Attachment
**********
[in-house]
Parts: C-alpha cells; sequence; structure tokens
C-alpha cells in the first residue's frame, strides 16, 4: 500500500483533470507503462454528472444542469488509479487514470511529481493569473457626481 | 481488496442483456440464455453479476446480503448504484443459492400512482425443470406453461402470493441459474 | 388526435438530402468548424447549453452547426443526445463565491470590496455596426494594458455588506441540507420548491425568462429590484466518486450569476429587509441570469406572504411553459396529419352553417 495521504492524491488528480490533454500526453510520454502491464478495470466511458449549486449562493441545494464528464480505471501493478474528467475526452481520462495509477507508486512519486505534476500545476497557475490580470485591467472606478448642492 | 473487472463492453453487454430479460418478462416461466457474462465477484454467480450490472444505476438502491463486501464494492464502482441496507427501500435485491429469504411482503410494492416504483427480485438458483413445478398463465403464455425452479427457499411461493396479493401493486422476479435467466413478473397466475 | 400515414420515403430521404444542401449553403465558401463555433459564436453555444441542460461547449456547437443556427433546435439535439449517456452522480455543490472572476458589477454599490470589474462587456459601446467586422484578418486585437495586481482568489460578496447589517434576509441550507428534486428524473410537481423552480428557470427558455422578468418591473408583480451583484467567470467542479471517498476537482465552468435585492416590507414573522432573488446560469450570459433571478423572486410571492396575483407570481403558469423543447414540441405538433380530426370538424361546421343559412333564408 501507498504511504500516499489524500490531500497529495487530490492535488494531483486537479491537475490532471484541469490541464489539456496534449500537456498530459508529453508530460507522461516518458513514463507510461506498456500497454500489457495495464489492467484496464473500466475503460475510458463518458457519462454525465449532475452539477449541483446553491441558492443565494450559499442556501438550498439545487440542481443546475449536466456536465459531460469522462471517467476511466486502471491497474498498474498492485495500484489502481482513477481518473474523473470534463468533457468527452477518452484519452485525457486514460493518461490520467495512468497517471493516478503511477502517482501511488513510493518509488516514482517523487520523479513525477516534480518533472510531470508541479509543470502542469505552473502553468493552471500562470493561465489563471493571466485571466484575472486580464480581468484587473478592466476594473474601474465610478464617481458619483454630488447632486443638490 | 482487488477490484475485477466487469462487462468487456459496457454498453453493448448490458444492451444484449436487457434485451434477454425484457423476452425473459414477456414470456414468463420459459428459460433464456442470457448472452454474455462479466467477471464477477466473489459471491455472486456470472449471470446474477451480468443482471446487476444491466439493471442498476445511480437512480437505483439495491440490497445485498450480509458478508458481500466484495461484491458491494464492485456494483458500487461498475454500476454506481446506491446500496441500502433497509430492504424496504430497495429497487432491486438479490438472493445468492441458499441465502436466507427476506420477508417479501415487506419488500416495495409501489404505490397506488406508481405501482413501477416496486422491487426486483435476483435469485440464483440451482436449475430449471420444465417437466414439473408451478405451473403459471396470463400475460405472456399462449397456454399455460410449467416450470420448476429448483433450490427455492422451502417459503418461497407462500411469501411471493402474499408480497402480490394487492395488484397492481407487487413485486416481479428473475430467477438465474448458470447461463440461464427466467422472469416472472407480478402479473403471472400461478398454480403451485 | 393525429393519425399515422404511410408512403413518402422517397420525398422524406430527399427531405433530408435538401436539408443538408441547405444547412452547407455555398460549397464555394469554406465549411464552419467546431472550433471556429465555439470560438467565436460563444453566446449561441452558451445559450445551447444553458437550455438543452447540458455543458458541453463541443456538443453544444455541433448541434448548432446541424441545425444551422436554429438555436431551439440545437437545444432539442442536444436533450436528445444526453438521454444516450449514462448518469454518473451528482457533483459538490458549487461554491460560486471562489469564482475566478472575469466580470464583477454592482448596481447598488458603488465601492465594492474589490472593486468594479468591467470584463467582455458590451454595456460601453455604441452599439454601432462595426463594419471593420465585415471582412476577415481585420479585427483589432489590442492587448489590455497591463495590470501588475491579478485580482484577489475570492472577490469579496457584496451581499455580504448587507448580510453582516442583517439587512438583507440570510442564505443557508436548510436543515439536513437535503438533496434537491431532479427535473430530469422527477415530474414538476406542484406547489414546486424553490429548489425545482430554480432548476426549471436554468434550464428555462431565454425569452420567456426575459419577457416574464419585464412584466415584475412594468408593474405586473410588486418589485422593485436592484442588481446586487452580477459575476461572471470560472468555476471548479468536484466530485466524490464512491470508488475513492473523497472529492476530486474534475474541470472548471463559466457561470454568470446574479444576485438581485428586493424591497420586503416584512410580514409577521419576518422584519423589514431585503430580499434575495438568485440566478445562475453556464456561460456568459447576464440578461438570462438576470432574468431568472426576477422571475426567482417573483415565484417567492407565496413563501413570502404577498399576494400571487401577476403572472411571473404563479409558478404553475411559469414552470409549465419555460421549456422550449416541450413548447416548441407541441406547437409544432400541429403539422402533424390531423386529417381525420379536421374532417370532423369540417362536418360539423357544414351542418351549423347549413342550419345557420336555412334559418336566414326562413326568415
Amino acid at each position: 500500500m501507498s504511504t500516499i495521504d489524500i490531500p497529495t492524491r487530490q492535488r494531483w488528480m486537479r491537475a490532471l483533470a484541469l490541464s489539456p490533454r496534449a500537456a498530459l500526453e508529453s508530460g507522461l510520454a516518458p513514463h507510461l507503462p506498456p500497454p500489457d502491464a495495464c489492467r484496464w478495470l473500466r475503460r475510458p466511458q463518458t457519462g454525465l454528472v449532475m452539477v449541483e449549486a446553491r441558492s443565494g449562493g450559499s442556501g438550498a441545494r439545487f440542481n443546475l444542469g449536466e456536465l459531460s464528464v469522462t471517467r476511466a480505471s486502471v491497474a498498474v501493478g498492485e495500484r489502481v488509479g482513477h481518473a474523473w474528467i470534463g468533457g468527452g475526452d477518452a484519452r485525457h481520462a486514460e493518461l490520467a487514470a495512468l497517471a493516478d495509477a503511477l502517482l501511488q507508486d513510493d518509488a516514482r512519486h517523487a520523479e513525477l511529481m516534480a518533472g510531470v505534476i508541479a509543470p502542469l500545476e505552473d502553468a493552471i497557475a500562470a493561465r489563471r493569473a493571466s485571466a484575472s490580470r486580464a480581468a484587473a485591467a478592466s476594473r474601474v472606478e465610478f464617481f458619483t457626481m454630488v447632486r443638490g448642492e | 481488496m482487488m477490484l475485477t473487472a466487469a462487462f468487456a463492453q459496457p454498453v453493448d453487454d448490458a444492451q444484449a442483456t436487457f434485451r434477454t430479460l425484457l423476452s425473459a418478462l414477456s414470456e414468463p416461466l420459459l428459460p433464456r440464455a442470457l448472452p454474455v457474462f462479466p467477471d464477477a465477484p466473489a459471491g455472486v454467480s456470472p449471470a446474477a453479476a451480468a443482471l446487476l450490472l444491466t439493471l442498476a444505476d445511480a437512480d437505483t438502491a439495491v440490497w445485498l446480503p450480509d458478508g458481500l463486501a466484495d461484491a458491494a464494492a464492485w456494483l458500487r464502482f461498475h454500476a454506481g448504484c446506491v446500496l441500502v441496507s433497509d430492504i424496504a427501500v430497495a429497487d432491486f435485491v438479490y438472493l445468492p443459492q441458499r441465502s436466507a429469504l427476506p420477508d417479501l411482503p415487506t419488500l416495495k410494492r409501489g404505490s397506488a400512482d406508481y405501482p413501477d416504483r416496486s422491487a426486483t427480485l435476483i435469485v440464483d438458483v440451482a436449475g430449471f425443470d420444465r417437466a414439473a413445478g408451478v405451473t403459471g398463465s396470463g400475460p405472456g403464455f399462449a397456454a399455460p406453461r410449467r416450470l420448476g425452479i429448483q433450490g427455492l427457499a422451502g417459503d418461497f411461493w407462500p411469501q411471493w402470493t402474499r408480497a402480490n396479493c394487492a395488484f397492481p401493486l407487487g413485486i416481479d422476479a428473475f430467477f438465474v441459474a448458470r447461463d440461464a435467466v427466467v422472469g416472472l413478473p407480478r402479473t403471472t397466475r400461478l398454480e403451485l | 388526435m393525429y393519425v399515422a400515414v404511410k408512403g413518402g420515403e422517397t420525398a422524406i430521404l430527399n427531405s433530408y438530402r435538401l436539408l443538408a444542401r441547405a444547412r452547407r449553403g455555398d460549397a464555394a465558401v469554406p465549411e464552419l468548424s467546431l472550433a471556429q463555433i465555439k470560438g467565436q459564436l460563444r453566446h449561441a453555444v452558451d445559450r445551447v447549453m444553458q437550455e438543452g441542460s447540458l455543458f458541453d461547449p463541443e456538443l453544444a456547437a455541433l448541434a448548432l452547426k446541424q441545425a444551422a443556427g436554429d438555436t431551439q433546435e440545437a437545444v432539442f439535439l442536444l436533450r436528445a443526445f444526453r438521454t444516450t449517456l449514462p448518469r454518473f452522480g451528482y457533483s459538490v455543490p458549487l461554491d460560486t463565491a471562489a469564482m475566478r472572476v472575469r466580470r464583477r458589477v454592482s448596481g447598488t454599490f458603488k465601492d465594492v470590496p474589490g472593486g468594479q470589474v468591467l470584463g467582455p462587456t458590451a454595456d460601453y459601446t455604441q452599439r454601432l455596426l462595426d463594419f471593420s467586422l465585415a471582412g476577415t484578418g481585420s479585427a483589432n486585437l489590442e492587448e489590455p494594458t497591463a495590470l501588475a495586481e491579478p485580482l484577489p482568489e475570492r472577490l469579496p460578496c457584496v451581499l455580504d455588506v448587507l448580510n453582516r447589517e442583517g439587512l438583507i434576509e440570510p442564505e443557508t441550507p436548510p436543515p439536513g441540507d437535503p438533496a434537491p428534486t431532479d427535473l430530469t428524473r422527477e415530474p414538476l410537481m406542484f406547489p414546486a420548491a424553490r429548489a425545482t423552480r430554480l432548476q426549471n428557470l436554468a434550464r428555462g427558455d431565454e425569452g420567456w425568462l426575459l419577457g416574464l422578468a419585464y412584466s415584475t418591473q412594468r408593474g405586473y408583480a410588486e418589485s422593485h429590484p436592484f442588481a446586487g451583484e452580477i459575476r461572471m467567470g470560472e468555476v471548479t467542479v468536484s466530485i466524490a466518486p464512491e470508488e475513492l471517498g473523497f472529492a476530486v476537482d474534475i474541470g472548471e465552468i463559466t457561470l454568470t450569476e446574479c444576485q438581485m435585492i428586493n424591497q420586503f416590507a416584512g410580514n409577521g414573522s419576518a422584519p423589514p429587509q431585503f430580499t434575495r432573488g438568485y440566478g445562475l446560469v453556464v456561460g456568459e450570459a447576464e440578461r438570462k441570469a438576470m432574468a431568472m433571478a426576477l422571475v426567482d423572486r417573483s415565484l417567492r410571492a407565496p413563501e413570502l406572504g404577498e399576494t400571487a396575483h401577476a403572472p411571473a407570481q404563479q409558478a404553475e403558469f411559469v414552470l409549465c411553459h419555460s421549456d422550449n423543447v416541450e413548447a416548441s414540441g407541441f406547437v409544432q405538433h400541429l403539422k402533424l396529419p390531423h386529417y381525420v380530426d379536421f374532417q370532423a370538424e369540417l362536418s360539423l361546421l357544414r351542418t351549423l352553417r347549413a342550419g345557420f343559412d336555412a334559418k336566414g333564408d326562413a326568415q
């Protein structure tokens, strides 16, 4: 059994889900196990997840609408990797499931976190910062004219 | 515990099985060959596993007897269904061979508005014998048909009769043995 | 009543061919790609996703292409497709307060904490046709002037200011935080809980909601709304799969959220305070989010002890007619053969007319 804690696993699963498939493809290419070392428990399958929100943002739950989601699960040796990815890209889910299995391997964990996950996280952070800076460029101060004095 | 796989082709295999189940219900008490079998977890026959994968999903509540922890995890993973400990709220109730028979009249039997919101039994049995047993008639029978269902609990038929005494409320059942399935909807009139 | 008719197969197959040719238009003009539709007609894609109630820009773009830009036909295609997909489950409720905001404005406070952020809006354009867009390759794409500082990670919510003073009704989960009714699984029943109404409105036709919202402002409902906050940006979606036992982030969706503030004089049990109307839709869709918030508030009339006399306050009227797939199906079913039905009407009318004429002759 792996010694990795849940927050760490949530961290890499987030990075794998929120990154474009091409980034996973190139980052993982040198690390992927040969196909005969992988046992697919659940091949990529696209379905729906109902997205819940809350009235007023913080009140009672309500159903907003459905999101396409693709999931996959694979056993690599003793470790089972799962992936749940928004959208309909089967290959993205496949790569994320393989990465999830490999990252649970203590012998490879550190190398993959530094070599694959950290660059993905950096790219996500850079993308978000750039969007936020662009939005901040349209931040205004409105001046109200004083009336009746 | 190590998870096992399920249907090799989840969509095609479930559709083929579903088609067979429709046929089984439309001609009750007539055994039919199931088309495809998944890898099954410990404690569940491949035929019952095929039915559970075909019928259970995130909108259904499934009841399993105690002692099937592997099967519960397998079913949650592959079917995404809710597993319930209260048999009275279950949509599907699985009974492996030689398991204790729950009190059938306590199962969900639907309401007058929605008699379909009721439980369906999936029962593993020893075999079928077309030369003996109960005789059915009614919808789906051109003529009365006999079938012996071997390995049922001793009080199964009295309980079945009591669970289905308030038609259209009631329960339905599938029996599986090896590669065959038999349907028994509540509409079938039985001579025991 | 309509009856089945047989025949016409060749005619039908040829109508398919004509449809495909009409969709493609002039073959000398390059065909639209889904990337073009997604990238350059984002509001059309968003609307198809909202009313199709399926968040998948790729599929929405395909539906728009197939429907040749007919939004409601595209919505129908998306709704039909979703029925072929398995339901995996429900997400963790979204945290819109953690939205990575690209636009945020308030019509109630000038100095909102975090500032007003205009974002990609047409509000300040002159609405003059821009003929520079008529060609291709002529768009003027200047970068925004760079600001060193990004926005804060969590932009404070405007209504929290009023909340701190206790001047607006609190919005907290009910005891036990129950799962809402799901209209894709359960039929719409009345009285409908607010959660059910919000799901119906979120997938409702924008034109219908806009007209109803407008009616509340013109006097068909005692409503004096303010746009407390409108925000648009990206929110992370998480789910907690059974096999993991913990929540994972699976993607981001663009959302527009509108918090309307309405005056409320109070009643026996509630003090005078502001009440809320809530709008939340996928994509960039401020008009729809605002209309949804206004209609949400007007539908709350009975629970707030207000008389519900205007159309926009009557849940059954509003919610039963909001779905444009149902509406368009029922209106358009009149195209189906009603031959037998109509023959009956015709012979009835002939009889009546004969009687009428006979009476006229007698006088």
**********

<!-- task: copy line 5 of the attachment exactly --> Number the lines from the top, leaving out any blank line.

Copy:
């Protein structure tokens, strides 16, 4: 059994889900196990997840609408990797499931976190910062004219 | 515990099985060959596993007897269904061979508005014998048909009769043995 | 009543061919790609996703292409497709307060904490046709002037200011935080809980909601709304799969959220305070989010002890007619053969007319 804690696993699963498939493809290419070392428990399958929100943002739950989601699960040796990815890209889910299995391997964990996950996280952070800076460029101060004095 | 796989082709295999189940219900008490079998977890026959994968999903509540922890995890993973400990709220109730028979009249039997919101039994049995047993008639029978269902609990038929005494409320059942399935909807009139 | 008719197969197959040719238009003009539709007609894609109630820009773009830009036909295609997909489950409720905001404005406070952020809006354009867009390759794409500082990670919510003073009704989960009714699984029943109404409105036709919202402002409902906050940006979606036992982030969706503030004089049990109307839709869709918030508030009339006399306050009227797939199906079913039905009407009318004429002759 792996010694990795849940927050760490949530961290890499987030990075794998929120990154474009091409980034996973190139980052993982040198690390992927040969196909005969992988046992697919659940091949990529696209379905729906109902997205819940809350009235007023913080009140009672309500159903907003459905999101396409693709999931996959694979056993690599003793470790089972799962992936749940928004959208309909089967290959993205496949790569994320393989990465999830490999990252649970203590012998490879550190190398993959530094070599694959950290660059993905950096790219996500850079993308978000750039969007936020662009939005901040349209931040205004409105001046109200004083009336009746 | 190590998870096992399920249907090799989840969509095609479930559709083929579903088609067979429709046929089984439309001609009750007539055994039919199931088309495809998944890898099954410990404690569940491949035929019952095929039915559970075909019928259970995130909108259904499934009841399993105690002692099937592997099967519960397998079913949650592959079917995404809710597993319930209260048999009275279950949509599907699985009974492996030689398991204790729950009190059938306590199962969900639907309401007058929605008699379909009721439980369906999936029962593993020893075999079928077309030369003996109960005789059915009614919808789906051109003529009365006999079938012996071997390995049922001793009080199964009295309980079945009591669970289905308030038609259209009631329960339905599938029996599986090896590669065959038999349907028994509540509409079938039985001579025991 | 309509009856089945047989025949016409060749005619039908040829109508398919004509449809495909009409969709493609002039073959000398390059065909639209889904990337073009997604990238350059984002509001059309968003609307198809909202009313199709399926968040998948790729599929929405395909539906728009197939429907040749007919939004409601595209919505129908998306709704039909979703029925072929398995339901995996429900997400963790979204945290819109953690939205990575690209636009945020308030019509109630000038100095909102975090500032007003205009974002990609047409509000300040002159609405003059821009003929520079008529060609291709002529768009003027200047970068925004760079600001060193990004926005804060969590932009404070405007209504929290009023909340701190206790001047607006609190919005907290009910005891036990129950799962809402799901209209894709359960039929719409009345009285409908607010959660059910919000799901119906979120997938409702924008034109219908806009007209109803407008009616509340013109006097068909005692409503004096303010746009407390409108925000648009990206929110992370998480789910907690059974096999993991913990929540994972699976993607981001663009959302527009509108918090309307309405005056409320109070009643026996509630003090005078502001009440809320809530709008939340996928994509960039401020008009729809605002209309949804206004209609949400007007539908709350009975629970707030207000008389519900205007159309926009009557849940059954509003919610039963909001779905444009149902509406368009029922209106358009009149195209189906009603031959037998109509023959009956015709012979009835002939009889009546004969009687009428006979009476006229007698006088």